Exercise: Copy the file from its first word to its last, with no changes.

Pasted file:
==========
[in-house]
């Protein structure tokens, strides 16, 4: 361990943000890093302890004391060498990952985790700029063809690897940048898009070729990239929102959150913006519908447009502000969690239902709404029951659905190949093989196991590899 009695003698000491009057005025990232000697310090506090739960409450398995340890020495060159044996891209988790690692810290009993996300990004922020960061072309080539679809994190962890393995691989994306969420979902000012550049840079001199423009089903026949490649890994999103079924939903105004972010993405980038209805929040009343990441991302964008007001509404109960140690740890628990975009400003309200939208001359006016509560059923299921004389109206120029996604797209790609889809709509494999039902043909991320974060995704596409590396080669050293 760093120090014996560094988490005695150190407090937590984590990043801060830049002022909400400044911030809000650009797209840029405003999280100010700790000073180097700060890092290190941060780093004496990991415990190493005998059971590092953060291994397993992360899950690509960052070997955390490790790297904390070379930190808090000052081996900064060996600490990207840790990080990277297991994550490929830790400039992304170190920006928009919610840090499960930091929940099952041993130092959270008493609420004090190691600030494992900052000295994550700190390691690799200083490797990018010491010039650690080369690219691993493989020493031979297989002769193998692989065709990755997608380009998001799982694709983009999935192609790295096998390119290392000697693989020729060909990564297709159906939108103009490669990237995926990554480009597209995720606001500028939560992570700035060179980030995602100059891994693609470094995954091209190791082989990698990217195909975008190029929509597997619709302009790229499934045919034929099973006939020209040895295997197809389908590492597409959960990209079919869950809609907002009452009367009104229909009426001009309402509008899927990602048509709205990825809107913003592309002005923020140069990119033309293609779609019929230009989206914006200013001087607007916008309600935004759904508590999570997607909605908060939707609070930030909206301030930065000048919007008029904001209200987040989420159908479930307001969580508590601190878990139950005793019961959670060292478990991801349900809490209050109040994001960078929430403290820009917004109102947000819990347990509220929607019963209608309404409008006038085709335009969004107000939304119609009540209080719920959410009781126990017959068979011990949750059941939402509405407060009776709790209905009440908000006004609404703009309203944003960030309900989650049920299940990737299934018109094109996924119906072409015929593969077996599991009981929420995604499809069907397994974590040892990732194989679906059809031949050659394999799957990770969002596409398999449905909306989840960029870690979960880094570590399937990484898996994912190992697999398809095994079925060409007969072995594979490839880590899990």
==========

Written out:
[in-house]
């Protein structure tokens, strides 16, 4: 361990943000890093302890004391060498990952985790700029063809690897940048898009070729990239929102959150913006519908447009502000969690239902709404029951659905190949093989196991590899 009695003698000491009057005025990232000697310090506090739960409450398995340890020495060159044996891209988790690692810290009993996300990004922020960061072309080539679809994190962890393995691989994306969420979902000012550049840079001199423009089903026949490649890994999103079924939903105004972010993405980038209805929040009343990441991302964008007001509404109960140690740890628990975009400003309200939208001359006016509560059923299921004389109206120029996604797209790609889809709509494999039902043909991320974060995704596409590396080669050293 760093120090014996560094988490005695150190407090937590984590990043801060830049002022909400400044911030809000650009797209840029405003999280100010700790000073180097700060890092290190941060780093004496990991415990190493005998059971590092953060291994397993992360899950690509960052070997955390490790790297904390070379930190808090000052081996900064060996600490990207840790990080990277297991994550490929830790400039992304170190920006928009919610840090499960930091929940099952041993130092959270008493609420004090190691600030494992900052000295994550700190390691690799200083490797990018010491010039650690080369690219691993493989020493031979297989002769193998692989065709990755997608380009998001799982694709983009999935192609790295096998390119290392000697693989020729060909990564297709159906939108103009490669990237995926990554480009597209995720606001500028939560992570700035060179980030995602100059891994693609470094995954091209190791082989990698990217195909975008190029929509597997619709302009790229499934045919034929099973006939020209040895295997197809389908590492597409959960990209079919869950809609907002009452009367009104229909009426001009309402509008899927990602048509709205990825809107913003592309002005923020140069990119033309293609779609019929230009989206914006200013001087607007916008309600935004759904508590999570997607909605908060939707609070930030909206301030930065000048919007008029904001209200987040989420159908479930307001969580508590601190878990139950005793019961959670060292478990991801349900809490209050109040994001960078929430403290820009917004109102947000819990347990509220929607019963209608309404409008006038085709335009969004107000939304119609009540209080719920959410009781126990017959068979011990949750059941939402509405407060009776709790209905009440908000006004609404703009309203944003960030309900989650049920299940990737299934018109094109996924119906072409015929593969077996599991009981929420995604499809069907397994974590040892990732194989679906059809031949050659394999799957990770969002596409398999449905909306989840960029870690979960880094570590399937990484898996994912190992697999398809095994079925060409007969072995594979490839880590899990």